When a single mother is pushed to her limit, she turns to the only world she knows, a world she’s spent a lifetime running from, to protect her daughter. Gigi Davis is a strong, determined woman who insists on living her life on her terms. So when she got pregnant and walked away from a billion dollar family business to chart her own path, it surprised no one. She went on to build a shockingly unremarkable life for herself and her daughter Ashely. Her days were filled with piano recitals, basketball games and everything else you would expect of a single mom living in the city. Gigi was broke, but happy. Her little girl was healthy. Nothing else mattered. Until shadowy figures make the mistake of threatening her daughter’s life and she shows them that gangsters come in all shapes and sizes. Unfortunately for Gigi, it doesn’t end there and she finds herself being pulled back into a life she never wanted.
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A science fiction thriller that takes place in 1968’s Mexico and deals with identity in a metaphorical way, as the plot involves a mysterious condition that makes all persons locked inside a bus station on a rainy night to adopt the same face and features.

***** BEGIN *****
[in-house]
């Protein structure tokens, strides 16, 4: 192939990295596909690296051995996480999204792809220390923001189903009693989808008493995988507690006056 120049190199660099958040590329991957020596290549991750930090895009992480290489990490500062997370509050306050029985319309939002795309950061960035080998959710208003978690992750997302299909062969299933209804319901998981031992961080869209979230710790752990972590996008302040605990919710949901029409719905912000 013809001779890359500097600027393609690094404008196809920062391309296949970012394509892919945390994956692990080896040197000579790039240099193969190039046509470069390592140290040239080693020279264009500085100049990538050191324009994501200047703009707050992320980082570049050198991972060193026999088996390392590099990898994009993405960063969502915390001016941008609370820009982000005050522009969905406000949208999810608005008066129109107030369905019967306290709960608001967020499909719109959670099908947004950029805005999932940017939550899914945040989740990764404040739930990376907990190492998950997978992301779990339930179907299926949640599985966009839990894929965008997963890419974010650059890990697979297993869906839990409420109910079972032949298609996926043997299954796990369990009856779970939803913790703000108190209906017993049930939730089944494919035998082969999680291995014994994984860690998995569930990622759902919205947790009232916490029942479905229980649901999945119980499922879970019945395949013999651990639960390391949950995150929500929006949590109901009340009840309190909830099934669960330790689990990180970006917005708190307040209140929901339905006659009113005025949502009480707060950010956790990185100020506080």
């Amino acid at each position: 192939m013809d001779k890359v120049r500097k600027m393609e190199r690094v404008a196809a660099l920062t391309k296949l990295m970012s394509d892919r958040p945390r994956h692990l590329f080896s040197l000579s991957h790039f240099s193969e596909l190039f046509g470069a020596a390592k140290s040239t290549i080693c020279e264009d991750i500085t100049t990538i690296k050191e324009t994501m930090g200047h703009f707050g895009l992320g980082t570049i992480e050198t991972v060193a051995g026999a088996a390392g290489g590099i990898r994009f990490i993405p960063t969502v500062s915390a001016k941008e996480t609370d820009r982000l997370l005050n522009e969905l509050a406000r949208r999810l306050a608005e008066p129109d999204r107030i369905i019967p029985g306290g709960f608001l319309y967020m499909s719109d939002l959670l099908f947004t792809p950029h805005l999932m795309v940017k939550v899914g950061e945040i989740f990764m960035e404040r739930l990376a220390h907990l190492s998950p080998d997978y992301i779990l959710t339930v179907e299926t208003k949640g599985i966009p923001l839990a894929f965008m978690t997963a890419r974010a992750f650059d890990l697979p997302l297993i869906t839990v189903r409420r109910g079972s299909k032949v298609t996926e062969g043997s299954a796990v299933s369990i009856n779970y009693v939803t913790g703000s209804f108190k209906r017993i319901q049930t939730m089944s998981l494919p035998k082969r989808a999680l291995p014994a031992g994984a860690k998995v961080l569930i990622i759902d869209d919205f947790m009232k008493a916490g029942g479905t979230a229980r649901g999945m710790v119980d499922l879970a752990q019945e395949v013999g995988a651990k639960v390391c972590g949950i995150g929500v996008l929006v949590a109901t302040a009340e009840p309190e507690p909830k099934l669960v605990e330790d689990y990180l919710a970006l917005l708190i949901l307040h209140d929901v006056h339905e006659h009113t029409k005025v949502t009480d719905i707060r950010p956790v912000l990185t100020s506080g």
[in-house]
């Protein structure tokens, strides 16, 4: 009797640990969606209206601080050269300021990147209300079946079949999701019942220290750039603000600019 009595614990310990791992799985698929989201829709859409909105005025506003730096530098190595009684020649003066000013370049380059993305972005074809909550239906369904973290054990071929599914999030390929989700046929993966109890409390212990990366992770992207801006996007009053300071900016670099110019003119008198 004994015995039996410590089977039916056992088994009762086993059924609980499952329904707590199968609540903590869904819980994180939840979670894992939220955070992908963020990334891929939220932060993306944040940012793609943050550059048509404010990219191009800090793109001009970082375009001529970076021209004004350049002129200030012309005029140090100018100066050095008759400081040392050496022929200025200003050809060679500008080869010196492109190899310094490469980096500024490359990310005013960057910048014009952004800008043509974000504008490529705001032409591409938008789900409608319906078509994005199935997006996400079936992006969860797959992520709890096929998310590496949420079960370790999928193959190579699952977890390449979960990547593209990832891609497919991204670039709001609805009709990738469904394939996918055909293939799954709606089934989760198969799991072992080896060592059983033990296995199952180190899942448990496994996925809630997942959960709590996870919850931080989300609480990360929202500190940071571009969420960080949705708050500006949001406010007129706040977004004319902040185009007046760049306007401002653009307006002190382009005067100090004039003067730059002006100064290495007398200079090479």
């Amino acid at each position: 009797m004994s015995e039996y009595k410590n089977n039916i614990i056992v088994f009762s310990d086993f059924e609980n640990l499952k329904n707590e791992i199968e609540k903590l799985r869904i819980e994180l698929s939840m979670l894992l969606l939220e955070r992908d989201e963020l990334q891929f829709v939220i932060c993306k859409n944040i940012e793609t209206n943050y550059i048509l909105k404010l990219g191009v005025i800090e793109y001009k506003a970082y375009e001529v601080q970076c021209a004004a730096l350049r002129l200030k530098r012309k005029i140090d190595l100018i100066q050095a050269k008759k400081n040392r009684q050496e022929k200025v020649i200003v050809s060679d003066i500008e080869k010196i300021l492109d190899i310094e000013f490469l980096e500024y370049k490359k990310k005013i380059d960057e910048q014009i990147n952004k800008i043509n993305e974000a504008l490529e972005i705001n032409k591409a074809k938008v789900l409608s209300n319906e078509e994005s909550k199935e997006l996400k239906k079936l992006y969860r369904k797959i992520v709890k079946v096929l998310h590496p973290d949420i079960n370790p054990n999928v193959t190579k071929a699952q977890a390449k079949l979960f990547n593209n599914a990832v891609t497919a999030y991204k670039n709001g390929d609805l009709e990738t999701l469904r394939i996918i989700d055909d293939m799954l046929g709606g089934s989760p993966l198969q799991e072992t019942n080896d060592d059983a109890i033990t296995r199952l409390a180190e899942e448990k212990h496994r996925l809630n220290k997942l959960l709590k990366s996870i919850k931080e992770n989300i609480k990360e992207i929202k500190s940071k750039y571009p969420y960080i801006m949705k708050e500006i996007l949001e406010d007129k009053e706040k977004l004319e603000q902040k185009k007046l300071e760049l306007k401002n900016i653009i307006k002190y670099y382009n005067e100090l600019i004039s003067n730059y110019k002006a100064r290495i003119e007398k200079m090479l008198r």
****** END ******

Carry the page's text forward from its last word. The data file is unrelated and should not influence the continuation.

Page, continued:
When Doug’s father, an Air Force Pilot, is shot down by MiGs belonging to a radical Middle Eastern state, no one seems able to get him out. Doug finds Chappy, an Air Force Colonel who is intrigued by the idea of sending in two fighters piloted by himself and Doug to rescue Doug’s father after bombing the MiG base.
Wild Is the Wind represents a (perhaps deliberate) reversal of the situation in The Rose Tattoo (1955). Whereas in Tattoo, Anna Magnani played a widow who could never find a man to measure up to her late husband, in Wind her character, Giola, marries widowed rancher Gino (Anthony Quinn), who is haunted by the memory of his first spouse. The situation is dicier in Wind, since Italian immigrant Gino’s deceased wife was Giola’s sister. Eventually tiring of her husband’s mood swings, Giola turns to his son, Bene (Anthony Franciosa), for emotional and sexual gratification. A Hollywood approximation of the Italian neorealist school of filmmaking, Wild Is the Wind was based on Furia, a story by Vittorio Nino Novarese. ~ Hal Erickson, Rovi
General Maximus’ success in battle earns the favour of the Roman Empire’s elderly Emperor at the expense of the Emperor’s son. In a fit of jealous rage the son slays his father before turning his anger towards Maximus. Now reduced to a slave, and his family dead, Maximus must fight as a gladiator to gain his freedom – and his revenge.